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Let's shine some light in the darkness


By SPP Reporter

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Why?

It’s a question that crops up often. A single word that can convey anything from simple to deep curiosity, pain, confusion, frustration or just plain old nosiness! Why do midges exist? Why is there ice on venues? Why me – or her, or him? Why is there pain in the world? Why do more people not care more?

For me in the last few weeks the same question ‘why’ keeps coming to mind. It is not a very erudite ‘why’. Neither is it moving or earth shattering. In fact it is a bit of a mundane ‘why’ and one that manages to cause me an element of irritation. It rears its ugly head usually when I am driving – and the worse the weather the more persistent a question it is. This is my driving why.... are you ready for it?

Why do people drive on dismal grey days, in the rain and half light, without putting their headlights on?

I know the Highway Code says drivers must put their lights on when the street lights are on, but is it not sensible to put them on even in the middle of the day when poor light and spray from other vehicles makes it really difficult to see other cars and vans?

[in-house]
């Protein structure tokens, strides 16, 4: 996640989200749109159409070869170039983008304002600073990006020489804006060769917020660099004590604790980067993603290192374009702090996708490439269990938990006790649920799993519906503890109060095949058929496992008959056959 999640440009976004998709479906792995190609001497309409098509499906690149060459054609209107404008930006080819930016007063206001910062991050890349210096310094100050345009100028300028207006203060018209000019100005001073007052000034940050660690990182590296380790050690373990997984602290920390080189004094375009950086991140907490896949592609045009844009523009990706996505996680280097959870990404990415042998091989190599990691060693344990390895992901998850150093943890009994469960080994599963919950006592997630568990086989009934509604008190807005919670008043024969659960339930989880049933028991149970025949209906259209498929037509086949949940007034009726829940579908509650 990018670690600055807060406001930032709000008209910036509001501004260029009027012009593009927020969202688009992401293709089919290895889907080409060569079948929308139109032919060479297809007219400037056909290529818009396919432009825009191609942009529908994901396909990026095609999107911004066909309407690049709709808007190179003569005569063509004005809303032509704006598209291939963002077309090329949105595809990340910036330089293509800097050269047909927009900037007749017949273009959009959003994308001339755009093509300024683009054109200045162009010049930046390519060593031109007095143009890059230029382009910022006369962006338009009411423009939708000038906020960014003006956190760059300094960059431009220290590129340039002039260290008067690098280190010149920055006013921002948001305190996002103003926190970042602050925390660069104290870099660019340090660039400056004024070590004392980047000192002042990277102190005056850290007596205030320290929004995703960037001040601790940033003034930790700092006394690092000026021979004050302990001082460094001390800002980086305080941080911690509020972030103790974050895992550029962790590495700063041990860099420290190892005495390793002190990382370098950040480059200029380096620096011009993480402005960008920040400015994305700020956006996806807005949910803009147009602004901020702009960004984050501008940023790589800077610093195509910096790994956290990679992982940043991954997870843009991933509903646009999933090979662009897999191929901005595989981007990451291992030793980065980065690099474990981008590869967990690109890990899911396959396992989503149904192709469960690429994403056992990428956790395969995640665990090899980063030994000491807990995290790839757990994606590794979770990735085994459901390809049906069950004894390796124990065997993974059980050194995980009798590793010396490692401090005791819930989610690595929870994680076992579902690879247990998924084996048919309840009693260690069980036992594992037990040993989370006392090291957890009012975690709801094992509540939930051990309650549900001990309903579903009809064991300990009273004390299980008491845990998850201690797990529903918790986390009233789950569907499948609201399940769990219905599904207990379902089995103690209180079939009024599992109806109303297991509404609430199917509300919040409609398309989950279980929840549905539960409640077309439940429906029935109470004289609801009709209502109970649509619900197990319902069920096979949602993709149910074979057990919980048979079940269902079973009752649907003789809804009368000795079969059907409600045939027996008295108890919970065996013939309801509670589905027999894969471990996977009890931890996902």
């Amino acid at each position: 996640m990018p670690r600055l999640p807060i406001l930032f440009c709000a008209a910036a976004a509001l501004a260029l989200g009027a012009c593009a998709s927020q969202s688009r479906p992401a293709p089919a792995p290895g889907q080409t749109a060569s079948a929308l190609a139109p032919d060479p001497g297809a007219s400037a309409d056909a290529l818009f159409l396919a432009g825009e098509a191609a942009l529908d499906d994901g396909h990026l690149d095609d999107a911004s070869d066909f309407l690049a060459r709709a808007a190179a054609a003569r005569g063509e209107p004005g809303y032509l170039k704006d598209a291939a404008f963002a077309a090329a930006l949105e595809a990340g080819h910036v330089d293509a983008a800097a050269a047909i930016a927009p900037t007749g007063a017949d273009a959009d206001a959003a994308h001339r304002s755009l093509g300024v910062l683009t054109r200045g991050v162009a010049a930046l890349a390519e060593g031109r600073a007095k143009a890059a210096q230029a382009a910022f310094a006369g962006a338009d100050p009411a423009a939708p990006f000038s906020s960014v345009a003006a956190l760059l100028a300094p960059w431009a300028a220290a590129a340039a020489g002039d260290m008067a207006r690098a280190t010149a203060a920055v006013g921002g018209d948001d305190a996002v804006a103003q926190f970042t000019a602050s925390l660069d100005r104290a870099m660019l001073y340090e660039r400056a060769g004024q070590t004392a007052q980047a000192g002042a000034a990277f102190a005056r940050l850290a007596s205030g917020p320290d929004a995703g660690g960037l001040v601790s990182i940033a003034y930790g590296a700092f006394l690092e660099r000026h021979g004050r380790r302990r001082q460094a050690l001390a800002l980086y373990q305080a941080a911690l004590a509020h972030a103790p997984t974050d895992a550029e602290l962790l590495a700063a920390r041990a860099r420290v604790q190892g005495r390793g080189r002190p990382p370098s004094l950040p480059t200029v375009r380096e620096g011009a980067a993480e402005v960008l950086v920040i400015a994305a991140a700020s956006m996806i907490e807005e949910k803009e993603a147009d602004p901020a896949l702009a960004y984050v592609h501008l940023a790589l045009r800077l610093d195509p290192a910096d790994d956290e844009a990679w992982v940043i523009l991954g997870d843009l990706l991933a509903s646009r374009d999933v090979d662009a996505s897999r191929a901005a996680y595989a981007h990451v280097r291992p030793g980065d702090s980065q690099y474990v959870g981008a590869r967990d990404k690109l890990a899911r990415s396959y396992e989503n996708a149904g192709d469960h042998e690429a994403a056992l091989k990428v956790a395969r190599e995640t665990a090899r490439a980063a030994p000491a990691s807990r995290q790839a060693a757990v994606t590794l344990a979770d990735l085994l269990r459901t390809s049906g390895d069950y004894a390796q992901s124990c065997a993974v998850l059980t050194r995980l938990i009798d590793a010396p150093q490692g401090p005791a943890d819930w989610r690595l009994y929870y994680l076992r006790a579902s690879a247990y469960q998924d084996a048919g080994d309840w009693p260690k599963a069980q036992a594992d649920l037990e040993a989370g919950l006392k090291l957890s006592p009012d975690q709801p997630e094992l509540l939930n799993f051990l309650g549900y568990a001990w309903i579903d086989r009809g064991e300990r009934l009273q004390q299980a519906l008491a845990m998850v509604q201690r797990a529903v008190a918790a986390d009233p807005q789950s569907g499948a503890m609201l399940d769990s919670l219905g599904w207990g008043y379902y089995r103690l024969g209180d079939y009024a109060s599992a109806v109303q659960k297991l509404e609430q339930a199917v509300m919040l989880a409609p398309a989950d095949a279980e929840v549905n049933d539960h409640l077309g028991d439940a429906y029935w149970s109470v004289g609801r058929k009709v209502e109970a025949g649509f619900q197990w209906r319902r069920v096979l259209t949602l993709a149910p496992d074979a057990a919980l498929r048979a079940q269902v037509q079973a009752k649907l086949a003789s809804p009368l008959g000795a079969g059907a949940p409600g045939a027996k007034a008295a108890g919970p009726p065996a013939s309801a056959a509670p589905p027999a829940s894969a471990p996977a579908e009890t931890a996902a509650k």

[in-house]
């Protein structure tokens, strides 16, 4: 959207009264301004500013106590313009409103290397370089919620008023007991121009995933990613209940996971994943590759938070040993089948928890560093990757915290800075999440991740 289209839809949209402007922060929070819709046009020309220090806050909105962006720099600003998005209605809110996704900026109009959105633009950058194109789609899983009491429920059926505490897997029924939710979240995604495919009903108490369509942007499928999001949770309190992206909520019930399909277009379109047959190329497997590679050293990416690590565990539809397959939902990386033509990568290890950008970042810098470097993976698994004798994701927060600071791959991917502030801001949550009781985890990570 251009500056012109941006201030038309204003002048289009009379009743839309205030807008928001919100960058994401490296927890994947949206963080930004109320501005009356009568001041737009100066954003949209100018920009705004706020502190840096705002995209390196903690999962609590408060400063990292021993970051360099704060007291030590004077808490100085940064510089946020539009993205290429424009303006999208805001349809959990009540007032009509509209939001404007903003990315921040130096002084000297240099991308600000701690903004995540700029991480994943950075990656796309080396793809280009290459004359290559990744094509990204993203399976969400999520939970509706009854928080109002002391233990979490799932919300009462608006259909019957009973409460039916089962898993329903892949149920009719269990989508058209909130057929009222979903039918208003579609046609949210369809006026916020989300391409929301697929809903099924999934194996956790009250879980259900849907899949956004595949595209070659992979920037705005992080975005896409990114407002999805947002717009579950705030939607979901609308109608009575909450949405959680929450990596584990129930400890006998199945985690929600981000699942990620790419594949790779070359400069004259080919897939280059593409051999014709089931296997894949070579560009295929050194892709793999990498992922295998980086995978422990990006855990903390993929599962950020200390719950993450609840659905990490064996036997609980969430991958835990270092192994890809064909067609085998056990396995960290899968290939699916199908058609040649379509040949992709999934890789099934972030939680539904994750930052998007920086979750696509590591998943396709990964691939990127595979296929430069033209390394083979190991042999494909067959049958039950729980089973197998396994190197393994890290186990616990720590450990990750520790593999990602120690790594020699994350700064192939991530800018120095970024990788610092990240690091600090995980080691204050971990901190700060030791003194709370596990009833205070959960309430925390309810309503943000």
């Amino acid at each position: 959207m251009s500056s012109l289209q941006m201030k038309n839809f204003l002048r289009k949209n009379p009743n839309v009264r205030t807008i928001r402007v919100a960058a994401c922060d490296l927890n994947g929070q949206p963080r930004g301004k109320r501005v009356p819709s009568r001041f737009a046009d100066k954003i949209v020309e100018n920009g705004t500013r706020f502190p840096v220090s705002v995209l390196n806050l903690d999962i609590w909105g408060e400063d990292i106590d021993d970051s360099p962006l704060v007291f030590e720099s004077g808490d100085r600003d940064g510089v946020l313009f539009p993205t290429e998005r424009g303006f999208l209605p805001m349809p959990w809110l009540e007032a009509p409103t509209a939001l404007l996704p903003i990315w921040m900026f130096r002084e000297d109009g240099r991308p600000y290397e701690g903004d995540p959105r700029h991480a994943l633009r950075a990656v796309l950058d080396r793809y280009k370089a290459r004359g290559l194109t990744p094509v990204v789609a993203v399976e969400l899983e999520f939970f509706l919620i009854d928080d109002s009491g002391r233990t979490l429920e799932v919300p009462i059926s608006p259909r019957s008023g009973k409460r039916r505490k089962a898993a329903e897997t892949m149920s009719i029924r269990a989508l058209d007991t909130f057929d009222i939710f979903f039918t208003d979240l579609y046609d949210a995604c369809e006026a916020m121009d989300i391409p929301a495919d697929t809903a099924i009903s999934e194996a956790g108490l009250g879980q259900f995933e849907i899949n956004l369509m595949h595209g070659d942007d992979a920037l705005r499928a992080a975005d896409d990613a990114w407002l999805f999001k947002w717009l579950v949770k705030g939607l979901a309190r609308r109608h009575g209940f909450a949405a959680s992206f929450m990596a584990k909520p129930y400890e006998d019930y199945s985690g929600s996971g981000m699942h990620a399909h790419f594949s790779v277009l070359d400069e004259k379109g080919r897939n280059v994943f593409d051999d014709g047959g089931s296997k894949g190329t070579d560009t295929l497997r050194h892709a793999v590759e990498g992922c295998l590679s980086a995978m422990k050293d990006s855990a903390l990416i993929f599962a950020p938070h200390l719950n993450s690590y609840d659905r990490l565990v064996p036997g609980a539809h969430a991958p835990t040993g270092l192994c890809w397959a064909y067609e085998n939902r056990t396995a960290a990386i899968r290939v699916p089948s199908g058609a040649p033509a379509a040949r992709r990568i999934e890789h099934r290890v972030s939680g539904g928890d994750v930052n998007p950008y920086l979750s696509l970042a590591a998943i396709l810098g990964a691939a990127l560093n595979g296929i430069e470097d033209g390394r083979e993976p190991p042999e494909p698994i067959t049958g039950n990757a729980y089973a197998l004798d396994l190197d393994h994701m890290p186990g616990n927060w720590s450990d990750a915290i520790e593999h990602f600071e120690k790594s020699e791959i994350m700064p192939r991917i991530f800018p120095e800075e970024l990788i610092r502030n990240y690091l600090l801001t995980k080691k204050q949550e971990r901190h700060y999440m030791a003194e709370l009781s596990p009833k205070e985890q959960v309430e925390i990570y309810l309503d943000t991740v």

It is not as though it costs you extra to flick the switch. There is no meter running on all the different appliances operating in your car. Sure, you might need to replace the bulbs slightly more often, but weighing that minor inconvenience against someone driving into you and there really is no contest.

And that ‘why’ question that irritates me so much leads on to another related why. Why do people use sidelights? Do they only half want to be seen? I can’t understand the reasoning. You’ve flicked the switch, why not live cautiously and flick it one notch further and increase a hundredfold your chances of being seen?

Not putting on headlights carries consequences not just for the occupants of the darkened car, but for others who happen to be using the road – or crossing it!

I know, I know, I probably need to get out more if that’s the kind of thing I let get under my skin. But getting out more, means I’ll be on the road more and see more people driving without their lights on and the blood pressure will keep rising.

So, will you do a sad wee wifie a favour? Whenever it’s raining or dull, drive full on – not hitting the accelerator, but the light switch and make sure that you all stay safe this winter. Susan Brown.


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